The Treasure Hunter

A blog by Joanne Yatvin

ESSA Doesn’t Taste As Sweet As We Hoped

on June 4, 2017

You may remember reading something in this blog about the ESSA requirements for all states, which had to be submitted and approved this year. Well, the time is up and Oregon has submitted its plan described in an “Oregonian” article by Betsy Hammond: Oregon plans broader, more nuanced rating system for schools. I will summarize the article below and add my opinions—as usual.


Just last month Oregon submitted its new plan for evaluating its schools to the federal Department of Education. Using the results from the current school year, a school’s performance will be judged on many factors, most of them the same ones used when NCLB was the law of the land: reading, writing and math test results and score improvement over time.  In addition states must now report on student performance in science, social studies, technical education, and the arts, even though those subjects will not be tested.

Several other factors will also be considered as important in school effectiveness: the amount of student absenteeism, high school graduation rates, and the percentage of high school freshman who have earned six credits by the start of their sophomore year.  That final item is included because it has been identified by researchers as the strongest factor in determining whether or not a student will graduate on time.

Finally, school districts must also submit the performance measures for racial and ethnic groups, low-income students, students with disabilities and students learning English as a second language.

Of all the federal requirements one has been singled out as a positive change in the process of improving school performance. Instead of a state working directly with individual schools that have serious problems,  school districts will take over the role of assisting them.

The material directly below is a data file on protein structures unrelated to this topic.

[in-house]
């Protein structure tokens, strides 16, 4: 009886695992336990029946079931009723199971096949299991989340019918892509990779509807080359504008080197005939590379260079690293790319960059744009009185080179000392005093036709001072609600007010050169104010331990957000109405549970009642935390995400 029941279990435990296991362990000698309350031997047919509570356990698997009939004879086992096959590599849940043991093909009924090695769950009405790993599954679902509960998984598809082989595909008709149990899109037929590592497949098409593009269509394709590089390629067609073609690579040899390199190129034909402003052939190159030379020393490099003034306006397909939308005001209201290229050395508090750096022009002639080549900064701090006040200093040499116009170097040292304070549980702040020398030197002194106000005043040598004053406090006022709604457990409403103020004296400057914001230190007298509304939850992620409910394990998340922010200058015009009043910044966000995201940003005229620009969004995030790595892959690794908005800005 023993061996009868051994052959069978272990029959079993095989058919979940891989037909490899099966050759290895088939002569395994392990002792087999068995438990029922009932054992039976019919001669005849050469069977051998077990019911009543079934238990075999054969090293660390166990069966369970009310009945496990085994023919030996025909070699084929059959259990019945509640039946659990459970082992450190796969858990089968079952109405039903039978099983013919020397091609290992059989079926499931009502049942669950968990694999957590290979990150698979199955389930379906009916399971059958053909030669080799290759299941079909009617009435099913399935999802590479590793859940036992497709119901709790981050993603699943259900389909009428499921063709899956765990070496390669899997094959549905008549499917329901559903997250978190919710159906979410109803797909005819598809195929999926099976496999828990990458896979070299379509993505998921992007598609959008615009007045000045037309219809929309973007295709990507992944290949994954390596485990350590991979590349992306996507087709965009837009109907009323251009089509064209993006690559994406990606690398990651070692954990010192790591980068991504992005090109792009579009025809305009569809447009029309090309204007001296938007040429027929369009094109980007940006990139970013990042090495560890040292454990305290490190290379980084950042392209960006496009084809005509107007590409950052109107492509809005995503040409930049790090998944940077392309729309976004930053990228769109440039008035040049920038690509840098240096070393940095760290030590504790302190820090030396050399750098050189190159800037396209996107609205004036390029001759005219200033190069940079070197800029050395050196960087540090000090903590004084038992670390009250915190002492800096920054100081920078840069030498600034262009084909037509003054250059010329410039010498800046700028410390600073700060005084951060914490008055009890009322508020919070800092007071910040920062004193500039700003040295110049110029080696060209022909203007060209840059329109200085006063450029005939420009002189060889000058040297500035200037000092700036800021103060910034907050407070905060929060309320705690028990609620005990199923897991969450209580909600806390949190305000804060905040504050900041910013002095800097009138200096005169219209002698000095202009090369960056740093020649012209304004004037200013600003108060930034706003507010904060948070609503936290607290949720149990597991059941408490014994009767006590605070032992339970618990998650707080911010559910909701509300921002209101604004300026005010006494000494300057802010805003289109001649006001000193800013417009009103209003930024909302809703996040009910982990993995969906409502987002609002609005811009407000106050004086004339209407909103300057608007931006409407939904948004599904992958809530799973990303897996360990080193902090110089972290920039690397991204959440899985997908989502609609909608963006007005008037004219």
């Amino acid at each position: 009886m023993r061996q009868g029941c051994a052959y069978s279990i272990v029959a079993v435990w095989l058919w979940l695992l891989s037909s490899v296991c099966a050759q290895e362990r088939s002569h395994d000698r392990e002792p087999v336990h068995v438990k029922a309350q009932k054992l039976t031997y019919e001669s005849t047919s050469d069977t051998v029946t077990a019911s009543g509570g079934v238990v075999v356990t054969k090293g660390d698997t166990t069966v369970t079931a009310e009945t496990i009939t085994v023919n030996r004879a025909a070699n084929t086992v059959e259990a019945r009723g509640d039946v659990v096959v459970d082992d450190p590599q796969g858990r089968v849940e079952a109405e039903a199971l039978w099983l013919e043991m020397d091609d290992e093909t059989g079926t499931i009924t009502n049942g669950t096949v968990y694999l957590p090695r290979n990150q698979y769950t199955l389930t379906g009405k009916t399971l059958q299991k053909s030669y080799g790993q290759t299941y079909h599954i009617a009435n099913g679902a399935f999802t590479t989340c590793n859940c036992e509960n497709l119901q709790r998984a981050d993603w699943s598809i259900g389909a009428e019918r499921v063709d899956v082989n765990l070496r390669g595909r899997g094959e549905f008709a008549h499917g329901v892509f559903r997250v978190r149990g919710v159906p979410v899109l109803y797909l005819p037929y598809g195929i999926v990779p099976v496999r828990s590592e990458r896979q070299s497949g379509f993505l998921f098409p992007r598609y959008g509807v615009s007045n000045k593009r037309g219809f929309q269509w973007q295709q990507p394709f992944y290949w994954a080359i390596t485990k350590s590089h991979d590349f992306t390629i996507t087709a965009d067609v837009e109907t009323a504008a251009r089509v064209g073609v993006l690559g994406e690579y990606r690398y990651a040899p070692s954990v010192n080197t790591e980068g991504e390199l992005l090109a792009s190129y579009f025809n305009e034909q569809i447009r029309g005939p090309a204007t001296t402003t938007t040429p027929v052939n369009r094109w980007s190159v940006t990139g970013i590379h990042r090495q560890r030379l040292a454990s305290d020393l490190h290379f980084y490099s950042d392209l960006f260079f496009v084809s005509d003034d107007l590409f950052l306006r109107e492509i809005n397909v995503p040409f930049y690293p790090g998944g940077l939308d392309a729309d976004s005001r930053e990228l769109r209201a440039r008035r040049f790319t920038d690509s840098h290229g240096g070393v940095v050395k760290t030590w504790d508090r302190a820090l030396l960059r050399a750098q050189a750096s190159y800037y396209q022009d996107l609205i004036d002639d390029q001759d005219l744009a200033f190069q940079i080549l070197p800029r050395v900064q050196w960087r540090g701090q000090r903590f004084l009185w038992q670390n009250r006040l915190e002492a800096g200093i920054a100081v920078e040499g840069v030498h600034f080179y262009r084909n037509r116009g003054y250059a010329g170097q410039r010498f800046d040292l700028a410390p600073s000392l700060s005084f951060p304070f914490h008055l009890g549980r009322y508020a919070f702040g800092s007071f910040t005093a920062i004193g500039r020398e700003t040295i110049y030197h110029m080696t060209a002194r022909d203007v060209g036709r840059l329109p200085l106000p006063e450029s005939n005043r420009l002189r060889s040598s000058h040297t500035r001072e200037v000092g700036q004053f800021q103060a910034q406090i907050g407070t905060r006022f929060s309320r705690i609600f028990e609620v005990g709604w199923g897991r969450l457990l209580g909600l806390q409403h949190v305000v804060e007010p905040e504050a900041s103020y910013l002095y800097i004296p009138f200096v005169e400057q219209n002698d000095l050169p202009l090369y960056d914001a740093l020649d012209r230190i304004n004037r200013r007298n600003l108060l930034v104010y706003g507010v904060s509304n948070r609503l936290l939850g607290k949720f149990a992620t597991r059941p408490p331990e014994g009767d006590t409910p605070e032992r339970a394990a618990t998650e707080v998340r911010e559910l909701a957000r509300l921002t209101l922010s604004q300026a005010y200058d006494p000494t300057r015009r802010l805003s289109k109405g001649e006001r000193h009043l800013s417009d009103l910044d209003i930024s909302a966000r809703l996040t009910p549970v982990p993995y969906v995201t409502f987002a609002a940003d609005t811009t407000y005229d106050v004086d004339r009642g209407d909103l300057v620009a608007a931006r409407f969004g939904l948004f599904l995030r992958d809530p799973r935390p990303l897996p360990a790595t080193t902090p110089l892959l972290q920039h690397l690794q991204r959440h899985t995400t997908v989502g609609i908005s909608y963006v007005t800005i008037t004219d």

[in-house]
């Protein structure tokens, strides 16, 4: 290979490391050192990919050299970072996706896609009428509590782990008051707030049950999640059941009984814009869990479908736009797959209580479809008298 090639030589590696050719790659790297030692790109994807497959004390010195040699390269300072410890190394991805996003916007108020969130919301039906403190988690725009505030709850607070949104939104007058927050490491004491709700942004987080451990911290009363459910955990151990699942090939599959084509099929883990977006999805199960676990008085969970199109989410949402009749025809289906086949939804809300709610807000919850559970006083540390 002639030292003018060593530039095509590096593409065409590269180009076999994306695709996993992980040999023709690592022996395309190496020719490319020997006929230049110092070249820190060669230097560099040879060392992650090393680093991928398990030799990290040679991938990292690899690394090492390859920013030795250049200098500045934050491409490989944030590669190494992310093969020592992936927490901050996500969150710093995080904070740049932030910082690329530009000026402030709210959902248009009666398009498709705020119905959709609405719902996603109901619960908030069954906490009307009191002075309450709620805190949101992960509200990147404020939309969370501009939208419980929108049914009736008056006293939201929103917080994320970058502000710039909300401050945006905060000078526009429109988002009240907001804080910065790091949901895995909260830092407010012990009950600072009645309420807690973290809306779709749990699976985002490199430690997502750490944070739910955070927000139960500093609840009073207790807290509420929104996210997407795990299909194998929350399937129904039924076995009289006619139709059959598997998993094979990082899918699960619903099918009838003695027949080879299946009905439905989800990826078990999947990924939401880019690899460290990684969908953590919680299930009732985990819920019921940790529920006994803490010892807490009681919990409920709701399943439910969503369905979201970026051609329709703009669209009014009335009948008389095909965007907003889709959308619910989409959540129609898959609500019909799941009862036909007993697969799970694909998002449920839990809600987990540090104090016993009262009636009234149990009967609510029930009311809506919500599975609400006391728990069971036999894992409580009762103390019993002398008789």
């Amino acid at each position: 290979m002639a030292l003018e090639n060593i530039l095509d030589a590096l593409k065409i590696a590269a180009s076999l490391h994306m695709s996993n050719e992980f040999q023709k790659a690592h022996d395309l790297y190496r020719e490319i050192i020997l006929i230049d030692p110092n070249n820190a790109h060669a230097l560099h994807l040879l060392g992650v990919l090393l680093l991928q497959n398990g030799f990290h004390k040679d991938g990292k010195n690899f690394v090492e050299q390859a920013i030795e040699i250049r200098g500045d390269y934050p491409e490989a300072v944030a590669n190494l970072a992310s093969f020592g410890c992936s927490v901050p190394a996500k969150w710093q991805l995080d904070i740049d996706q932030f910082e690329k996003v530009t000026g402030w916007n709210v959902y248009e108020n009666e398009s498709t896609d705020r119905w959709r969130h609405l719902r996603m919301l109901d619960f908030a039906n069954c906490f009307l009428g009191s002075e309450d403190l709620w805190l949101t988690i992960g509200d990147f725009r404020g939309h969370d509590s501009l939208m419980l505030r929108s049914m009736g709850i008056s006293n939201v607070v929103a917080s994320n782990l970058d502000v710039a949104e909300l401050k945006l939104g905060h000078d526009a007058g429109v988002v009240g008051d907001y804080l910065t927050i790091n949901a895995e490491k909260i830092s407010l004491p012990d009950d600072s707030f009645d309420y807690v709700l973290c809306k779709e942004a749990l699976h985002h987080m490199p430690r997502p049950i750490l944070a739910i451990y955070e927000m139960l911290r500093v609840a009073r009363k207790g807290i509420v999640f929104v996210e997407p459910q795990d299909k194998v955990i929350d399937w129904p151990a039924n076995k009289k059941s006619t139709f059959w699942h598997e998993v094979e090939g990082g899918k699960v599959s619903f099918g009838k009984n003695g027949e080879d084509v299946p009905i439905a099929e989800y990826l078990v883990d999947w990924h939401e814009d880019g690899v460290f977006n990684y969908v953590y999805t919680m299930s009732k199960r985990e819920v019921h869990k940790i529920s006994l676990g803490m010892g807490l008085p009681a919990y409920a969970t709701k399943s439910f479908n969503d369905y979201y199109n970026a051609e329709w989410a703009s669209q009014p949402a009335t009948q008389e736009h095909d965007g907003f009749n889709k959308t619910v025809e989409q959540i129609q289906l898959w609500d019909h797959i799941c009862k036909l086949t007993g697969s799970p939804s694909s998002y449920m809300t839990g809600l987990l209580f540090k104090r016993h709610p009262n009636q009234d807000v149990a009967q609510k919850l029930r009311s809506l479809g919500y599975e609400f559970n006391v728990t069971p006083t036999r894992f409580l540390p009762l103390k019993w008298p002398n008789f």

As I read through the list of ESSA requirements I didn’t see any real improvement over those of NCLB, the previous federal law under which all schools and states were judged. In fact, it seemed clear that the federal government was asking for a lot more data than before and targeting new areas. Also, I saw no benefit for individual schools or their districts.  They will still be pressured to improve their numbers on tests, attendance, and graduation, and they will again get little assistance.

On a personal level I am still skeptical about the interpretation of the data submitted and its usefulness. It’s not enough to know that a school has a high rate of absenteeism or a low rate of timely graduations. Also, low test scores do not necessarily indicate “a failing school.” You have to see why such things are happening and how they can be fixed.

In the end, I am still convinced that most school problems are the result of insufficient funding,  the pools of family poverty, the unrealistic expectations of the Common Core State Standards, and the emphasis on classroom “rigor” that has taken all the joy out of teaching and learning.  I would like to see more sanity and local control in the management of schools, and the federal government returning its attention to the areas where it has has some knowledge and experience.

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One response to “ESSA Doesn’t Taste As Sweet As We Hoped

  1. pauleck47 says:

    I am in agreement with you, Joanne. Let’s keep on pushing in support of quality public education for all kids.

    Liked by 1 person

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